The Nord Stream 2 dilemma: Why a trans-Atlantic dispute is likely to go from very bad to even worse
- Nord Stream 2 is designed to deliver Russian gas directly to Germany under the Baltic Sea, bypassing Ukraine.
- If finished, the 1,230-kilometer (764-mile) pipeline will become one of the longest offshore gas pipelines in the world.
- Alongside several European countries, the U.S. opposes the pipeline, calling it a "bad deal" for European energy security.
LONDON — A simmering dispute over an undersea pipeline that would bring gas from Russia to Germany is expected to intensify in the coming weeks, with pressure building on President Joe Biden to do more to halt the nearly-complete project.
If finished, the 1,230-kilometer (764-mile) Nord Stream 2 pipeline will become one of the longest offshore gas pipelines in the world. It is designed to deliver Russian gas directly to Germany under the Baltic Sea, bypassing Ukraine.
Alongside several European countries, the U.S. opposes the pipeline, calling it a "bad deal" for European energy security.
Critics also argue the pipeline is not compatible with European climate goals and will most likely strengthen Russian President Vladimir Putin's economic and political influence over the region.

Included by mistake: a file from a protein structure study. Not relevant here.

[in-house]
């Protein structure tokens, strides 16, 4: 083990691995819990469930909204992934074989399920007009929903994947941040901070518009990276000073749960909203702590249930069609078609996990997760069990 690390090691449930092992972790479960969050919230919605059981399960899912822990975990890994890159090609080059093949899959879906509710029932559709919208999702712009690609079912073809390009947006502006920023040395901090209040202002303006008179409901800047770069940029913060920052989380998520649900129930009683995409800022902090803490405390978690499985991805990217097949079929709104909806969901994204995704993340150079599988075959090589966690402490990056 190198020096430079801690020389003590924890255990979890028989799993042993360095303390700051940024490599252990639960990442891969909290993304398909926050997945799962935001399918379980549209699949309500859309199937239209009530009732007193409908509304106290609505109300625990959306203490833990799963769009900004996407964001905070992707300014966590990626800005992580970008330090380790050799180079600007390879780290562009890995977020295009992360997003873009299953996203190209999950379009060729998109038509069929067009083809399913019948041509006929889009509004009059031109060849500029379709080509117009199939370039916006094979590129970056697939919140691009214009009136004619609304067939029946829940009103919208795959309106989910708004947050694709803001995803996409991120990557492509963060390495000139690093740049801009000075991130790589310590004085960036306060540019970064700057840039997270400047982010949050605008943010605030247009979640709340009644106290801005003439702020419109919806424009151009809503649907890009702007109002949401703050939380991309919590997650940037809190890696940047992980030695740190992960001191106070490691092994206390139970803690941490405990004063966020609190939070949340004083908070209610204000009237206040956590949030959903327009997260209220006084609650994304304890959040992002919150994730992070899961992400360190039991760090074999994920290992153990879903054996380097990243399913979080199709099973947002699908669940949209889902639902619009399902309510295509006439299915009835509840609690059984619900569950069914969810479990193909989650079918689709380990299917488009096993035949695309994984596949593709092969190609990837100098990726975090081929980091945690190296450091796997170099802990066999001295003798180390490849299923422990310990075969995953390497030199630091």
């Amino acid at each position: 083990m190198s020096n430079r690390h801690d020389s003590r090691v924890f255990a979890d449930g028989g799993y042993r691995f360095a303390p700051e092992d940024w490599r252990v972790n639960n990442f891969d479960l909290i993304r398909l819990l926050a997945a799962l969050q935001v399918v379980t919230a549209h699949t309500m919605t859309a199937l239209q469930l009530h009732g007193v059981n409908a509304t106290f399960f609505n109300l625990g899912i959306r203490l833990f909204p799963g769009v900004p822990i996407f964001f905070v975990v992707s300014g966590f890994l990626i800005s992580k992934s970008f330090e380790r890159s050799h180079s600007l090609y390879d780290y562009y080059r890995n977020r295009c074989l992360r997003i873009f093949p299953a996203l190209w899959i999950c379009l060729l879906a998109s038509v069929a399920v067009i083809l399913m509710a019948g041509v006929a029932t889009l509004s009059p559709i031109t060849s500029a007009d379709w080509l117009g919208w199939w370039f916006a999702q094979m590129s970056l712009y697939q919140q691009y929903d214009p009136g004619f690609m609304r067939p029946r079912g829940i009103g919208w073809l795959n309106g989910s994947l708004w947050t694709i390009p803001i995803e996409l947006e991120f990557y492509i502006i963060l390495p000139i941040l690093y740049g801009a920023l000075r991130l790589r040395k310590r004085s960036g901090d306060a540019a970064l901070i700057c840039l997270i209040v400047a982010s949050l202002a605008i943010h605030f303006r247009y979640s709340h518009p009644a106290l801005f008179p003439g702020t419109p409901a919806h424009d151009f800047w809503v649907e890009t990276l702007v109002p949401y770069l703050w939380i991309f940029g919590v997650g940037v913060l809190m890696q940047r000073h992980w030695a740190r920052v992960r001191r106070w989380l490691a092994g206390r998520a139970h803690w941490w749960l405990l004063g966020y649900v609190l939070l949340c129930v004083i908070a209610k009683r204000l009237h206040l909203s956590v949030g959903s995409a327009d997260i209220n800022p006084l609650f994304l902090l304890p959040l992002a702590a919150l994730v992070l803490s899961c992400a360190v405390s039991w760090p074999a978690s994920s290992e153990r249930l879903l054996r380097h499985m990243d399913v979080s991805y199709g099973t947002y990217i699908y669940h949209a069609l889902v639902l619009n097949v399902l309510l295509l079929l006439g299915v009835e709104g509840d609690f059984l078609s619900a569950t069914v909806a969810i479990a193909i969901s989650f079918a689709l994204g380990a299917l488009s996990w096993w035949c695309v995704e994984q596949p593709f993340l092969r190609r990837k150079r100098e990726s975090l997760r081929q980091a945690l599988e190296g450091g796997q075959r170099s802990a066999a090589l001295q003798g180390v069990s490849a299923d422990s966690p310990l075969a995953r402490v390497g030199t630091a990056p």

Led by Russia's Gazprom, the state-owned gas giant has claimed Nord Stream 2 is "particularly important" at a time when Europe sees a decline in domestic gas production. Advocates of the pipeline also condemn attempts "to influence or stop the project for political reasons."
A bumpy road ahead for the project includes the threat of further targeted sanctions led by the U.S., Germany's federal election in late September and an ongoing backlash over the poisoning and arrest of Russian opposition politician Alexei Navalny.
What's at stake?
"The reason it is so geopolitically contentious is not necessarily about the pipeline or the molecules themselves. It has everything to do with timing and what it says about Europe's relationship with Russia, Germany's relationship with Russia and trans-Atlantic relations," said Kristine Berzina, a senior fellow at the Alliance for Securing Democracy, a national security advocacy group.
"The pipeline will either be built or it will not be built. Germany has a role in potentially killing it. Russia is finding alternatives getting around sanctions so that it can be completed but not very much of this pipeline remains," Berzina told CNBC.
The project is 94% complete, with over 1,000 kilometers of the pipeline in place and less than 150 kilometers to go before Gazprom can then turn on the taps.
One potential stumbling block, analysts say, could be the prospect of a German government that's opposed to the pipeline. The next general election, due to be held on Sept. 26, will determine who will succeed Angela Merkel as the country's chancellor.
The problem, however, is the project is so close to completion that September may be too late to scrap the pipeline.